The Christian Alliance for Orphans‘ yearly Summit has become a national focal point for Christians committed to adoption, foster care and global orphan care. In April of this year, Summit VI was held in Minneapolis and over 1200 orphan advocates from all over the world gathered. Here is an excerpt from an article written by Jedd Medefind, President of Christian Alliance for Orphans. I think it provides a very succinct and well-worded answer to the question “Why are you involved with orphans across the world?” He begins by describing the Summit gathering in April…
Caring for orphans makes the Gospel visible. At the heart of the Christian story is the God who pursued us when we were destitute and alone. He adopted us as His children, and invites us to live as His sons and daughters. Perhaps nothing makes this truth more tangible than when Christians follow in their Father’s footsteps, opening heart and home in unconditional affection to the child that has no claim upon them but love.
Ultimately, here’s the result I see again and again: love for orphans transforms. It transforms children as they experience love and nurture they’ve come to live without. It transforms individual Christians, as we encounter Jesus deeply and personally in a destitute child. It transforms the broader community of believers as well, pulling us corporately beyond a religion of self-development to a costly-but-muscular faith. Finally, love for orphans transforms a watching world, as it sees—perhaps for the first time—the Gospel embodied.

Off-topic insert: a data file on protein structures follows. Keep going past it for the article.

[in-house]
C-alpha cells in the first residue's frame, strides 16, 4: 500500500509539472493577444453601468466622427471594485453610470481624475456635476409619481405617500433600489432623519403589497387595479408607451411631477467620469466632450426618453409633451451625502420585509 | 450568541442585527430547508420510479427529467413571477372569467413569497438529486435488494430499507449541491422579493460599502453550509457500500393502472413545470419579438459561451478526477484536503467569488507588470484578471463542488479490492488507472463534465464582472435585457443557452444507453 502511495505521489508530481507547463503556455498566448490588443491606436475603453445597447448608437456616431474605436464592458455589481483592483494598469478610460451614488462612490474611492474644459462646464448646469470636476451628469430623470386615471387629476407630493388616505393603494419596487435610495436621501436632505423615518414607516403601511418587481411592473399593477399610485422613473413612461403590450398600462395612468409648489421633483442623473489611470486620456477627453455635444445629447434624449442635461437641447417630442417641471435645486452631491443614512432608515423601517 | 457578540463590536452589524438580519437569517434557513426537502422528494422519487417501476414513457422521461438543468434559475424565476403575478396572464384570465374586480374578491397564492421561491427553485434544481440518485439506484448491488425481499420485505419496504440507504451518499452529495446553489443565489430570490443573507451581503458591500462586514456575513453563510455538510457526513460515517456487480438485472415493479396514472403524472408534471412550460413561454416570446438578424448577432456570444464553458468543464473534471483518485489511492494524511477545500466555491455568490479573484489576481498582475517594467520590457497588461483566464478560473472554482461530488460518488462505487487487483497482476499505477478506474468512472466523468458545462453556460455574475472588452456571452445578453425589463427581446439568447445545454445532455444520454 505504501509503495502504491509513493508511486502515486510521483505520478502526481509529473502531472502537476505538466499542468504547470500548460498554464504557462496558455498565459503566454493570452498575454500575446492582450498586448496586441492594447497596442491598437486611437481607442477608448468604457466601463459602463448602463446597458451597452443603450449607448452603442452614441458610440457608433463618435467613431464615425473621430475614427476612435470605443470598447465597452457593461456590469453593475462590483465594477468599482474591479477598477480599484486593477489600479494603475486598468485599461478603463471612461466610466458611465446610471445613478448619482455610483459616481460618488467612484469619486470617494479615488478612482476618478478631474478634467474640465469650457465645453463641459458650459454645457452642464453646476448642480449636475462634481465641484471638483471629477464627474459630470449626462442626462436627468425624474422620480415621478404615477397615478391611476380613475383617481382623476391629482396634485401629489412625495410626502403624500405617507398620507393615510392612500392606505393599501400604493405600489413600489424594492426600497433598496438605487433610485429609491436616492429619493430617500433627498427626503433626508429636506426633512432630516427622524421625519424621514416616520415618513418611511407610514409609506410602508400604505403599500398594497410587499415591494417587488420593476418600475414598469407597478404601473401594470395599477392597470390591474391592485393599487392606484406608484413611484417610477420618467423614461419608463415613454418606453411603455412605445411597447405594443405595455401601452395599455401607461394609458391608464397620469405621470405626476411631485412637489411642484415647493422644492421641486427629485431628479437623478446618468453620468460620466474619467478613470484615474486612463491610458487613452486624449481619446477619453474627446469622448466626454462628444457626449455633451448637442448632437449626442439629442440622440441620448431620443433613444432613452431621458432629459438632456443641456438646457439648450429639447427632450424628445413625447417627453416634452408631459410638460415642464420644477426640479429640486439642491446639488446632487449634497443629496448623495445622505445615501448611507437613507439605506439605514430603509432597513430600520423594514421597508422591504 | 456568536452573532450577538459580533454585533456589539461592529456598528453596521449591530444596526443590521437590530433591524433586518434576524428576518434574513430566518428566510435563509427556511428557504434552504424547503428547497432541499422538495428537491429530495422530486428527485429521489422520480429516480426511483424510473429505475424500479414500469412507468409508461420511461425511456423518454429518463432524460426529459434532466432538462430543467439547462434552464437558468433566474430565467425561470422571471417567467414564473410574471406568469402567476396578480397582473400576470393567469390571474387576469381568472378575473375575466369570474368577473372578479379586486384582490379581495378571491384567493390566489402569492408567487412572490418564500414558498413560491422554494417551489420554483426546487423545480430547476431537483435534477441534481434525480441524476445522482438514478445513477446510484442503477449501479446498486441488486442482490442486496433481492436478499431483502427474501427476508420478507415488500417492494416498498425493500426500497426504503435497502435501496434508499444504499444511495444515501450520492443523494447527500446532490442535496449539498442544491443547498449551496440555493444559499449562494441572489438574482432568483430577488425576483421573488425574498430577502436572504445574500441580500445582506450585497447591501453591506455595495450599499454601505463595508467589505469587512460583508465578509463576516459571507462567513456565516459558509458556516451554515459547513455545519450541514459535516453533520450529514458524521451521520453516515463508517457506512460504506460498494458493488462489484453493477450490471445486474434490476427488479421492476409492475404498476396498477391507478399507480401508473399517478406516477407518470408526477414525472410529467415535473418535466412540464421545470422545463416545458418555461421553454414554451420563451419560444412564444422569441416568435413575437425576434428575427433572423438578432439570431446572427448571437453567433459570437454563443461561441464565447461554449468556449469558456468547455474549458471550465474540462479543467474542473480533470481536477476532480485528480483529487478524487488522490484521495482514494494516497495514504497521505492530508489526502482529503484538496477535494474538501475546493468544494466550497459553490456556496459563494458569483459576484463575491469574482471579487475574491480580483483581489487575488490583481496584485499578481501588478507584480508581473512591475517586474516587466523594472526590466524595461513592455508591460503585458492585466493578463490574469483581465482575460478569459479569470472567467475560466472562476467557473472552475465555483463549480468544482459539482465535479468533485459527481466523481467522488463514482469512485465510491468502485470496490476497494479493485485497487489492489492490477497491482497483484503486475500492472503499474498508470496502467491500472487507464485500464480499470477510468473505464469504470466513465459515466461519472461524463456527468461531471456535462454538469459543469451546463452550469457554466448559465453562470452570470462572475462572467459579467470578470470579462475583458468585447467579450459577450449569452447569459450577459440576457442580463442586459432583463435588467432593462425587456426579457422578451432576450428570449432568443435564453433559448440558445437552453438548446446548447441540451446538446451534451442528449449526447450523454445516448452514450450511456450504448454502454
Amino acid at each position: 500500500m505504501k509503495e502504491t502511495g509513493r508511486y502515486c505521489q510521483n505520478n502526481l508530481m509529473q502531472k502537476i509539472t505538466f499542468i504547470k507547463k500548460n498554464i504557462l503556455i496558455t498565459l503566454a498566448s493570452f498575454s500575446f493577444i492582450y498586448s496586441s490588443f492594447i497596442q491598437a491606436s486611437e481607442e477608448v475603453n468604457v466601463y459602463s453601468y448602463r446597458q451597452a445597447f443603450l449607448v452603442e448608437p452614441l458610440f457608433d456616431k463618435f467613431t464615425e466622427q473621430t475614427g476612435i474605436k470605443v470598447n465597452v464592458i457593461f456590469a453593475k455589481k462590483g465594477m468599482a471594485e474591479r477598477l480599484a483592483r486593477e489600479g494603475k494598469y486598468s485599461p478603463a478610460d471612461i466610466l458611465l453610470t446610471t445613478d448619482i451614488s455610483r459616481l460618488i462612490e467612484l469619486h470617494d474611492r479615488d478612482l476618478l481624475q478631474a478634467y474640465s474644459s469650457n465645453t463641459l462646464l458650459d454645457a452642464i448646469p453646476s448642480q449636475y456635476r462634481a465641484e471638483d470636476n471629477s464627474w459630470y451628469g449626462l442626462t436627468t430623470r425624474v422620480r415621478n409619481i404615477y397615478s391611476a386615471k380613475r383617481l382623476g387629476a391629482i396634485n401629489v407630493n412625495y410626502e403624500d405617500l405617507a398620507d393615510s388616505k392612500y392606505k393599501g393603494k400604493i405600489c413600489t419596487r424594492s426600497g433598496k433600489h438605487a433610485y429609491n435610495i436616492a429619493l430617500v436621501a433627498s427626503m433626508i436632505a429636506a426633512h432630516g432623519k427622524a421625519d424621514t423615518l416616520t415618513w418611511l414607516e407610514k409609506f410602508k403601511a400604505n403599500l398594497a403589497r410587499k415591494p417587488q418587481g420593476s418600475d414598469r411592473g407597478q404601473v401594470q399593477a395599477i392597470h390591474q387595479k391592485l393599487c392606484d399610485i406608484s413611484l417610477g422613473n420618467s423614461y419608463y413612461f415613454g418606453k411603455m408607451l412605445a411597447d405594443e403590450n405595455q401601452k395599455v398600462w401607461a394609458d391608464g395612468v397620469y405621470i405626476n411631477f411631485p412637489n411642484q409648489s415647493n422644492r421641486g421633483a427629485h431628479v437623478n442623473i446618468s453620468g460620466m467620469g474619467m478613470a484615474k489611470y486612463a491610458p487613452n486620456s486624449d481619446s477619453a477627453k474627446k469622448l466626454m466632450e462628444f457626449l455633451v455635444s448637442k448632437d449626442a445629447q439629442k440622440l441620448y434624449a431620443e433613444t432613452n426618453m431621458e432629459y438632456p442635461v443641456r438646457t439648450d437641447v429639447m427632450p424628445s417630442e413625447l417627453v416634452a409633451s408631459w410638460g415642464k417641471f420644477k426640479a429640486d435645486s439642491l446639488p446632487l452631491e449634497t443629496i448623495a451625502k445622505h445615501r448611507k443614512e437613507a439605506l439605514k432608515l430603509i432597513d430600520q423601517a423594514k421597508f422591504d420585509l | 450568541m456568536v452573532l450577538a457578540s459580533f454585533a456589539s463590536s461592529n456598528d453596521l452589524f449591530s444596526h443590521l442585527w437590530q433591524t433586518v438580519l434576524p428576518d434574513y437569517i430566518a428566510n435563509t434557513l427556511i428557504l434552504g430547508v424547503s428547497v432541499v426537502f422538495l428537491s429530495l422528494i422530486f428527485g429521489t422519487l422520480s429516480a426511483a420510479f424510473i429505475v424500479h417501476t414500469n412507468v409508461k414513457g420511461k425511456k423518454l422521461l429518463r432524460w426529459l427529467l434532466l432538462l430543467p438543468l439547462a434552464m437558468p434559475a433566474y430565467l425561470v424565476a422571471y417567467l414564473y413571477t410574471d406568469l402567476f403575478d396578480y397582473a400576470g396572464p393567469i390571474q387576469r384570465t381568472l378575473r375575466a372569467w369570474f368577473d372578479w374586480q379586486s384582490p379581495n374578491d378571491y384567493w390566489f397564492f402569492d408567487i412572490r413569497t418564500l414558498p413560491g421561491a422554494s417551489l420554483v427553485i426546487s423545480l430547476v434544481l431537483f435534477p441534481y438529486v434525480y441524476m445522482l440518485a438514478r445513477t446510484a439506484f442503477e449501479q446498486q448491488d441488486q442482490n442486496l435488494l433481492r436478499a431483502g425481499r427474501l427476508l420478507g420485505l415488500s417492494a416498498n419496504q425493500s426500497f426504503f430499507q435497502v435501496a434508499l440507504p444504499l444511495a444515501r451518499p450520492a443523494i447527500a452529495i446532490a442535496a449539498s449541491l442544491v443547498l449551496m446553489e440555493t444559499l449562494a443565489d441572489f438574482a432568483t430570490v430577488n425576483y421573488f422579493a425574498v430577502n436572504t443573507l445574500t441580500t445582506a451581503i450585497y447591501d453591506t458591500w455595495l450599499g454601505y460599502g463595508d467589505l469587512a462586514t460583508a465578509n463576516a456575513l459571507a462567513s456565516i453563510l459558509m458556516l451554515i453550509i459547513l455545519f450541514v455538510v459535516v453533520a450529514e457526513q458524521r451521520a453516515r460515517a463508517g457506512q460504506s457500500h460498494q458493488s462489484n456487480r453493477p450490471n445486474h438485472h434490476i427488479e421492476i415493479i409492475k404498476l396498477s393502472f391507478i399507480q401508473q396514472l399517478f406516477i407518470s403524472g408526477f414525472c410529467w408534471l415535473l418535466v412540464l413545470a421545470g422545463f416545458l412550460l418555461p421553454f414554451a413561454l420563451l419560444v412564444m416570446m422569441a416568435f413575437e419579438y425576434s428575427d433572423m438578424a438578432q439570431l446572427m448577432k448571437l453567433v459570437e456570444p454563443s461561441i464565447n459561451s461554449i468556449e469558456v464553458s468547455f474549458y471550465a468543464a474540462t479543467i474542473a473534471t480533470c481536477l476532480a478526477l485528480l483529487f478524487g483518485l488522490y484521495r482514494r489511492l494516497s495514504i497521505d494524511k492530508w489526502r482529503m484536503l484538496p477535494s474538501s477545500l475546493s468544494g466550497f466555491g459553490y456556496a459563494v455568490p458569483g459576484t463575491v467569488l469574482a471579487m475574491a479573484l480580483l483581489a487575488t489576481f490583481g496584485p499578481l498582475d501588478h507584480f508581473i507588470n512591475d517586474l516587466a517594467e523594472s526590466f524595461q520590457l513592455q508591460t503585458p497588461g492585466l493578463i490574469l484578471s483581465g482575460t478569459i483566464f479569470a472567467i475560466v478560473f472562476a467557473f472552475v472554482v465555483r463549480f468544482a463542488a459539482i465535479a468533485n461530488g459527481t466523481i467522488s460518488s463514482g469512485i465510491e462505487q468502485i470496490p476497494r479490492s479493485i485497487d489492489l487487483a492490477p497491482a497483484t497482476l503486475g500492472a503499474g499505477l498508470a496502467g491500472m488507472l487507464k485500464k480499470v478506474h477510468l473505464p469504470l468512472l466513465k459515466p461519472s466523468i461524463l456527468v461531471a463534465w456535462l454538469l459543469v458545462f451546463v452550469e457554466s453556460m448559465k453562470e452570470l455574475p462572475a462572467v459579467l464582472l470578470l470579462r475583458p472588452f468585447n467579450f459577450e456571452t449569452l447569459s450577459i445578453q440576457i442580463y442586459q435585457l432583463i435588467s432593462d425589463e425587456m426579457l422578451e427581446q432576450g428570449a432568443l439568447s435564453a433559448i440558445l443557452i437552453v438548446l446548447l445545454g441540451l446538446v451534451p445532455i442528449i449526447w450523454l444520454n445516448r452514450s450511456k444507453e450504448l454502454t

Close friends from Washington, DC, Tom and Leah, adopted a little boy from an African nation two years ago. He’d been found, abandoned, at the edge of a forest, umbilical cord still attached. “He was left for the hyena,” described the old woman who discovered him when the newborn’s cry startled her milk cow.
When I heard that story, I couldn’t help thinking of the early Christians, going outside the city walls to take in abandoned infants. I feel the same about what’s going on in Colorado, where so many Christians have adopted from the foster system that the number of children waiting for adoption has been cut from nearly 800 in 2008 to just 365 today. The same goes for countless partnerships between U.S. Christians and churches abroad to care for orphans within their home countries as well.
Christians are again becoming known as a people who defend the cause of the fatherless. As we do, the world won’t be left unchanged. Neither will we.